You may face an unpleasant choice on the job: reporting possible dangers in the workplace. Your well-being must be a priority. You may have to file a report with the Occupational Safety and Health Administration (OSHA).
OSHA issues and enforces regulations that govern workplace safety. When an employer fails to provide a safe workplace per the regulations, OSHA may take action against the employer. Most often, enforcement action is in the form of a fine. In extreme cases, OSHA can order work on-site to stop.
Employees have the right to file a report with OSHA if there are unsafe conditions at a workplace. OSHA would investigate the complaint and determine whether they can handle it off-site or send inspectors to the worksite. If OSHA finds violations, they may issue a fine. If OSHA finds willful and repeated violations, they could hit the employer with a massive penalty.
When Should You Report Workplace Hazards to OSHA?
Employees can choose whether to file a report with their employer or go to OSHA. The company should have a mechanism to report safety issues internally. There should be a culture of compliance within the company. However, the managers you would be reporting to could be responsible for the violations.
Common safety issues that could require an OSHA report include:
- Physical hazards (slip and fall risks, heavy machinery dangers, etc.)
- Chemical hazards (exposure to toxic substances)
- Biological hazards (exposure to infectious agents)
Sometimes, you may have no choice but to report the violation to OSHA. Your job and safety could be at stake.
Employees may want to start at the company level. If you do not find that you are getting the desired results, you may have to escalate your report to OSHA.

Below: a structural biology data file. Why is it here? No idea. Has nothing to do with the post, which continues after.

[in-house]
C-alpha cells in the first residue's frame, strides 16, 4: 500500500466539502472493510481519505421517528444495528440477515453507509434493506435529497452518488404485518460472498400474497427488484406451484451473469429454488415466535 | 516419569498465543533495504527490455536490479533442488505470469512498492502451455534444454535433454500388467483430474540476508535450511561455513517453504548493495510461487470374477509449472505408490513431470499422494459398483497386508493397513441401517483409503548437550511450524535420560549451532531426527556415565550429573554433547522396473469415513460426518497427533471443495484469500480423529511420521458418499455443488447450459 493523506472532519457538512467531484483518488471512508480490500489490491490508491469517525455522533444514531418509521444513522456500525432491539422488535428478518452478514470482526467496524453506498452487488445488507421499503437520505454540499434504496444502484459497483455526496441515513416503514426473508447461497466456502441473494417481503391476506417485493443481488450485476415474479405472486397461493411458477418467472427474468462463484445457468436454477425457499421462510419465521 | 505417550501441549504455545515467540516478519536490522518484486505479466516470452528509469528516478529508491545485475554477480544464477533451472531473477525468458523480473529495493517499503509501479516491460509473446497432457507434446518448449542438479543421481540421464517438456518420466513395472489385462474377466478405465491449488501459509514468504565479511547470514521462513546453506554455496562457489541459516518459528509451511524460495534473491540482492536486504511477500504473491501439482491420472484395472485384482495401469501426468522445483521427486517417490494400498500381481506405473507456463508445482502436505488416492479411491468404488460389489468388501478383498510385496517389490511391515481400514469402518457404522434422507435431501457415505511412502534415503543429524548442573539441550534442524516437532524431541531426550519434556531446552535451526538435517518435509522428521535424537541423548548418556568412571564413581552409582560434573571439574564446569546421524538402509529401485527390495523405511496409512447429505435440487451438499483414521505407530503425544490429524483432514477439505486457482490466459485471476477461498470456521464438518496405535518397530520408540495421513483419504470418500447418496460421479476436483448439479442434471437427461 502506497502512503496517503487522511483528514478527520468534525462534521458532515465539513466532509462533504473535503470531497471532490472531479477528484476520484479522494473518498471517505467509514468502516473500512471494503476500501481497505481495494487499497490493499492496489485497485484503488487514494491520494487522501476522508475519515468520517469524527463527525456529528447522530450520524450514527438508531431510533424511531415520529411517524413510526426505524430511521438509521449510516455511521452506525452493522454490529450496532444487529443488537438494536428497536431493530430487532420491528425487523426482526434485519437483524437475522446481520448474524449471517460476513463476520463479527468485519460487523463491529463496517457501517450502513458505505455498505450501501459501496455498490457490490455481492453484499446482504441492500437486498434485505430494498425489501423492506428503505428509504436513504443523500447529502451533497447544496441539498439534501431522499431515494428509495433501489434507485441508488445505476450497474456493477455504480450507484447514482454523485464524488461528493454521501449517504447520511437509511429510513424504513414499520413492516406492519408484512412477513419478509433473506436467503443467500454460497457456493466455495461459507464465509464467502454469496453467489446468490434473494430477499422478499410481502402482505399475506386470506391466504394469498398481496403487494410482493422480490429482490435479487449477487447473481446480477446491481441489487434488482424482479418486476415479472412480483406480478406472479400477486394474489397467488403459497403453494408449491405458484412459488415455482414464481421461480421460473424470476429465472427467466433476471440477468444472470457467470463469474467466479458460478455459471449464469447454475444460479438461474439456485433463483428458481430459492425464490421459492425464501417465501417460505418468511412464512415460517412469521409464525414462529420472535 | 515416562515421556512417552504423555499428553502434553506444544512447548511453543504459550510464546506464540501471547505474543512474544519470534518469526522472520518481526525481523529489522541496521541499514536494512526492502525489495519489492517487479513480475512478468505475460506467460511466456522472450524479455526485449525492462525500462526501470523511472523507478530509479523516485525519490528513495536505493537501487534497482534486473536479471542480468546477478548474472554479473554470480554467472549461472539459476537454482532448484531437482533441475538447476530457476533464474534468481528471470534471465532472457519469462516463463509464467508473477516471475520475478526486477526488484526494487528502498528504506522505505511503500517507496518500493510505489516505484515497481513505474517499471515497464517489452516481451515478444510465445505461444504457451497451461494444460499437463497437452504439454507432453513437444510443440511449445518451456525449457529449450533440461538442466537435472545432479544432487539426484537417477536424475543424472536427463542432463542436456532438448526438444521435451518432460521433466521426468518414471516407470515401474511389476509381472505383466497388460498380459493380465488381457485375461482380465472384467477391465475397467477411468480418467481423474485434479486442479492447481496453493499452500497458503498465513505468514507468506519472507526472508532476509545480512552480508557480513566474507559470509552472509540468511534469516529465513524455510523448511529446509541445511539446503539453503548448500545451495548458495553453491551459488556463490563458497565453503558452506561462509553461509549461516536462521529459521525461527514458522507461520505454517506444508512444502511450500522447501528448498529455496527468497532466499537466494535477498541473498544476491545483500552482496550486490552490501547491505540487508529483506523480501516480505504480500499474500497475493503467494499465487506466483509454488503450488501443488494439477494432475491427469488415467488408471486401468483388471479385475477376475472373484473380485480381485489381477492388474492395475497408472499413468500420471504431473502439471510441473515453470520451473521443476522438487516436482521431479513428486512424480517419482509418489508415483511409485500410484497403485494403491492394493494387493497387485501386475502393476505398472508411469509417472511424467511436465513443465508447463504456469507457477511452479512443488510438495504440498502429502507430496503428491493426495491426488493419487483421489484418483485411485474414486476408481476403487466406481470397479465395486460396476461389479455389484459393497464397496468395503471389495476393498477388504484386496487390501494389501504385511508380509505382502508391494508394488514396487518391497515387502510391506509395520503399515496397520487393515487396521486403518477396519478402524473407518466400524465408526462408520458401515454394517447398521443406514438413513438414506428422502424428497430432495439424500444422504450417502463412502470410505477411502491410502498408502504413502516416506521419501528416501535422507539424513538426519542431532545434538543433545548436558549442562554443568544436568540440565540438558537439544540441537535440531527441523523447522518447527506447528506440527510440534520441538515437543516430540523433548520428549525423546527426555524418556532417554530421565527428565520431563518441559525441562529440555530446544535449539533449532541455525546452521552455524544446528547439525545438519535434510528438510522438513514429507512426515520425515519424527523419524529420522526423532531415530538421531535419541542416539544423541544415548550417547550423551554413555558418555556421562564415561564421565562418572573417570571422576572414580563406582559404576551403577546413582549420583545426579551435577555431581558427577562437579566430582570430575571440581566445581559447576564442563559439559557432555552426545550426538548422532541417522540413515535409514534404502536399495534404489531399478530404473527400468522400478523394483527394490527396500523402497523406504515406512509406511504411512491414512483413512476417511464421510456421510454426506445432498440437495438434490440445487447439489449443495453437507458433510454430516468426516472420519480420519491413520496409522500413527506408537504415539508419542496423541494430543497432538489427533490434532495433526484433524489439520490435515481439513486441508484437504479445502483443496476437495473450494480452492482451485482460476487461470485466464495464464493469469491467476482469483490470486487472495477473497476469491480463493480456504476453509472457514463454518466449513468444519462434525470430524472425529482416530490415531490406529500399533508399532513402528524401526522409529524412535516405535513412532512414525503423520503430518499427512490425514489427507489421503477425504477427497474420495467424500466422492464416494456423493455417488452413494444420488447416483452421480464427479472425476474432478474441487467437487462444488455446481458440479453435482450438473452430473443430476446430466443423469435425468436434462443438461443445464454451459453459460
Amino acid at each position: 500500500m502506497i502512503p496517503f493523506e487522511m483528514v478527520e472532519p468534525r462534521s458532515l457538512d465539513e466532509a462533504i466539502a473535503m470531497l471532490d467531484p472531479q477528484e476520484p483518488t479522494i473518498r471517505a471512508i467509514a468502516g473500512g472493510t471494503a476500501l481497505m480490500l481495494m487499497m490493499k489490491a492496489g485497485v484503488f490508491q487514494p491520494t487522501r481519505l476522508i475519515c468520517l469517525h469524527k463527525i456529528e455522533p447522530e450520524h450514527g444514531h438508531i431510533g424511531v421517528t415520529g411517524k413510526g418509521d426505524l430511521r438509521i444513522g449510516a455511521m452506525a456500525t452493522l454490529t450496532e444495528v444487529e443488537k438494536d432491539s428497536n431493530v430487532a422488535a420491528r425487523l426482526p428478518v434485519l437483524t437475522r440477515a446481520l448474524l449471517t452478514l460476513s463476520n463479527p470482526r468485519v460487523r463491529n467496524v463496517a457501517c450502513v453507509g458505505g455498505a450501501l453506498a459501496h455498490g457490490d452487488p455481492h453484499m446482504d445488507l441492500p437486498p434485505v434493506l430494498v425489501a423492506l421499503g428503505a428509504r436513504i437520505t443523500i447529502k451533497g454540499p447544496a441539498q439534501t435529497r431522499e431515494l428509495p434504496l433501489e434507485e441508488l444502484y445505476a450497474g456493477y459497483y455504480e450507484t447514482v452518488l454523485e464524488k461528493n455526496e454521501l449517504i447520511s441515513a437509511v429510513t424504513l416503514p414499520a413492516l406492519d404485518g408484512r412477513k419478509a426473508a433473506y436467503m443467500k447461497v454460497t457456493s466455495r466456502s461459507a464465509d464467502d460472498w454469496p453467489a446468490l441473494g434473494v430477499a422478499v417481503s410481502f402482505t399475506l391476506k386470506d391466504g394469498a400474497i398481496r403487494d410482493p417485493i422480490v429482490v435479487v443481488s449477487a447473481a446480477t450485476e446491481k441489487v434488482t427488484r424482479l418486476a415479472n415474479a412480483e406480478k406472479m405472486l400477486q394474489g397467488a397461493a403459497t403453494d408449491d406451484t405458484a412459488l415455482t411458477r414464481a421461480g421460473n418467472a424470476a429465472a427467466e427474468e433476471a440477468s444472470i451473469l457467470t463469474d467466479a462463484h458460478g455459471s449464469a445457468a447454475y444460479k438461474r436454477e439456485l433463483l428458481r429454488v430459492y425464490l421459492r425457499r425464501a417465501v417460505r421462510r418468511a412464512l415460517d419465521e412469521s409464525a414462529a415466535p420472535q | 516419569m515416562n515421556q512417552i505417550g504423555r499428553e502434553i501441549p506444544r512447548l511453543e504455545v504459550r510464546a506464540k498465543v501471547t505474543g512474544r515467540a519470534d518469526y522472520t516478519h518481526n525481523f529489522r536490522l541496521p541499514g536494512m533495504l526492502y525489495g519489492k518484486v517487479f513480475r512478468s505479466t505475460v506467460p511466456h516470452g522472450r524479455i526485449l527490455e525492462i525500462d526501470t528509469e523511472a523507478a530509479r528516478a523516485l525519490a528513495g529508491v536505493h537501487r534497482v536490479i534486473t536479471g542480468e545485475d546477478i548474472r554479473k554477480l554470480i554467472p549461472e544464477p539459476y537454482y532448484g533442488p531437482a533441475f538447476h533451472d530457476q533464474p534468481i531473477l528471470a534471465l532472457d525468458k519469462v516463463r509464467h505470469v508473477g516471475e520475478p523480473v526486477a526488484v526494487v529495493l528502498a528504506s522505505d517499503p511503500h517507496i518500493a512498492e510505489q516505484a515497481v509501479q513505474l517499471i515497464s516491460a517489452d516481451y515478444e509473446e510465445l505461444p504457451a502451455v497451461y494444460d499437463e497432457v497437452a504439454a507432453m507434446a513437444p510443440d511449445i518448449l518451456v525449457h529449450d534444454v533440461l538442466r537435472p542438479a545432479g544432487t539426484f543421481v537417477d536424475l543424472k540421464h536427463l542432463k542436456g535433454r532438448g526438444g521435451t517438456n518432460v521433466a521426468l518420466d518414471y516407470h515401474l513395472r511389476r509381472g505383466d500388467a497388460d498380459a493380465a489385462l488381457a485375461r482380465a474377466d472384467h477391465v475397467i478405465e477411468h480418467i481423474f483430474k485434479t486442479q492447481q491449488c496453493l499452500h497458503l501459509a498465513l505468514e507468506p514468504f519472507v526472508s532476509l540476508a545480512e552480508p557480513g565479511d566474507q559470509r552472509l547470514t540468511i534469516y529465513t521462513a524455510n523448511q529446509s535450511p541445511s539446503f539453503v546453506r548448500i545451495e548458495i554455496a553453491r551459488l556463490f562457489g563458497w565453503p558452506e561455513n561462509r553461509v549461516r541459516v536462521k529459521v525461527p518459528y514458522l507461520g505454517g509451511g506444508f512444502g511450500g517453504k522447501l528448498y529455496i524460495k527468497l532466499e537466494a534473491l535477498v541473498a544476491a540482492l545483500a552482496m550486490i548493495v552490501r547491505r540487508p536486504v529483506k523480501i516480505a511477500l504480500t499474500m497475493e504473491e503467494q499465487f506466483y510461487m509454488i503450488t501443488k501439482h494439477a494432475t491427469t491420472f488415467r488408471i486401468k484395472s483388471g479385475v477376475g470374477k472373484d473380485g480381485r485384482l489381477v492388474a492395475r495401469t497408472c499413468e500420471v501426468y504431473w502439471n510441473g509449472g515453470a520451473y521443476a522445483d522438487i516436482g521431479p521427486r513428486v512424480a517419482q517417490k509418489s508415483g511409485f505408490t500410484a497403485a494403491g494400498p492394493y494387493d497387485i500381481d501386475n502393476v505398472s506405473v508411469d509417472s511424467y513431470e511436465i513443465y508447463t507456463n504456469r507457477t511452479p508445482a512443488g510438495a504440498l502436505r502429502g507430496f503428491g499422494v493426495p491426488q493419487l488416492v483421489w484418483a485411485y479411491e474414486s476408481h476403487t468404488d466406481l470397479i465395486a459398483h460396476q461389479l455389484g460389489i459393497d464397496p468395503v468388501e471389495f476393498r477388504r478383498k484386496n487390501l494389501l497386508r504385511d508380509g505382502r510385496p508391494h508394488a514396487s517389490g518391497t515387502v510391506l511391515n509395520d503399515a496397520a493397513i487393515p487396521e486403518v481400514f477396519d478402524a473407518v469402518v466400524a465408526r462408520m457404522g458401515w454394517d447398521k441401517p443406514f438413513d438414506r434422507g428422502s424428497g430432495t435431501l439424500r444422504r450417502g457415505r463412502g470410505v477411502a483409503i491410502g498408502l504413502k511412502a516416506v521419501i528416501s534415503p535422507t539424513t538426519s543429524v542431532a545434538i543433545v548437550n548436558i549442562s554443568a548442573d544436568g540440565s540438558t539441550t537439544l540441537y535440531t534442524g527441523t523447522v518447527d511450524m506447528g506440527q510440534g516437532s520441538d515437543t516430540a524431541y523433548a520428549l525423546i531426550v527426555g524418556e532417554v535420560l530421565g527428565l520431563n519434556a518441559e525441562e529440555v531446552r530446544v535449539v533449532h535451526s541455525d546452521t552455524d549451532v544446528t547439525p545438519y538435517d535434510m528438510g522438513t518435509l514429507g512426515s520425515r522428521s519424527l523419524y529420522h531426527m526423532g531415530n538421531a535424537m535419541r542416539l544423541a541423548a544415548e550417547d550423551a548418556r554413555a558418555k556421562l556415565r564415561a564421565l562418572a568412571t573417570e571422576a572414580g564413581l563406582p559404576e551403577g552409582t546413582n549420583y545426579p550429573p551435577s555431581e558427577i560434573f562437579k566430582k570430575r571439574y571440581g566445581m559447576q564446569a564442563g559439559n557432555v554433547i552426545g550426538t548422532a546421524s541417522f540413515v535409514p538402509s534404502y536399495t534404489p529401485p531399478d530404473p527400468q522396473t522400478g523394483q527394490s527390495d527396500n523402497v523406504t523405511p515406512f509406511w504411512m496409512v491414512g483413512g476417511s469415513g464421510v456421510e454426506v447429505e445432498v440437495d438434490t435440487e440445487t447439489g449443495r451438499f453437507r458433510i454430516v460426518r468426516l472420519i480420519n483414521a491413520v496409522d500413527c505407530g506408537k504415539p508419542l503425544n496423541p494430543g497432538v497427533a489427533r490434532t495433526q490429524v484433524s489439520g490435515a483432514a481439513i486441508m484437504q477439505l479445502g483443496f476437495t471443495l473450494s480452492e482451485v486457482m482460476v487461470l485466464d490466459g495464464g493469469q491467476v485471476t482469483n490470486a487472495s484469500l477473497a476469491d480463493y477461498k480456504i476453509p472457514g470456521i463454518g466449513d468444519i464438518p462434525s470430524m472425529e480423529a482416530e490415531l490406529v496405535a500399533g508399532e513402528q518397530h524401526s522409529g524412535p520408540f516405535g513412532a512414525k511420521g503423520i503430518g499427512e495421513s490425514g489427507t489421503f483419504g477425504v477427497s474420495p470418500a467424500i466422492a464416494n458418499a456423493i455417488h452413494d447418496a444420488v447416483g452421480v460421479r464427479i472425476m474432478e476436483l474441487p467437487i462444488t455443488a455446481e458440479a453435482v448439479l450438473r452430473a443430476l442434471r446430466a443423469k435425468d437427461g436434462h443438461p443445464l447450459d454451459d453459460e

If there are imminent health and safety hazards, you should go straight to OSHA. You may not have the time to go through the corporate reporting process.
What Are the Benefits of Reporting to OSHA?
OSHA has a process for handling employee complaints. The company has numerous field offices that put inspectors relatively close to your worksite. They are well-equipped to know when they have to take immediate action. While your employer may have financial motivations, OSHA’s sole purpose is to protect you. OSHA will follow up with your employer, reporting the alleged safety concerns and hazards. Your employer must respond to OSHA because they may face significant consequences. Reporting a danger to OSHA is often the best way to get quick action that may protect you from work injuries.
Are OSHA Reports Confidential?
OSHA will keep all reports confidential and will not reveal your identity to your employer. There is always a chance that your employer could figure out you made a complaint. However, you get certain protections once you file an OSHA complaint. Employers cannot take action against a whistleblower. If they try to fire you for contacting OSHA, you may be able to file a lawsuit against the employer. Your safety takes priority if you believe that working conditions are hazardous.
Contact Our Monmouth County Workers’ Compensation Lawyers at the Law Offices of Michael S. Williams if You Believe Your Workplace Is Dangerous
If you have been injured on the job or believe your workplace is dangerous, our Monmouth County workers’ compensation lawyers at the Law Offices of Michael S. Williams can help. Call us at 732-351-2800 or complete our online form to schedule a free consultation. We have offices in Tinton Falls and New Brunswick, New Jersey. We serve clients in the Shrewsbury, Tinton Falls, Middlesex County, and Monmouth County areas and throughout the state.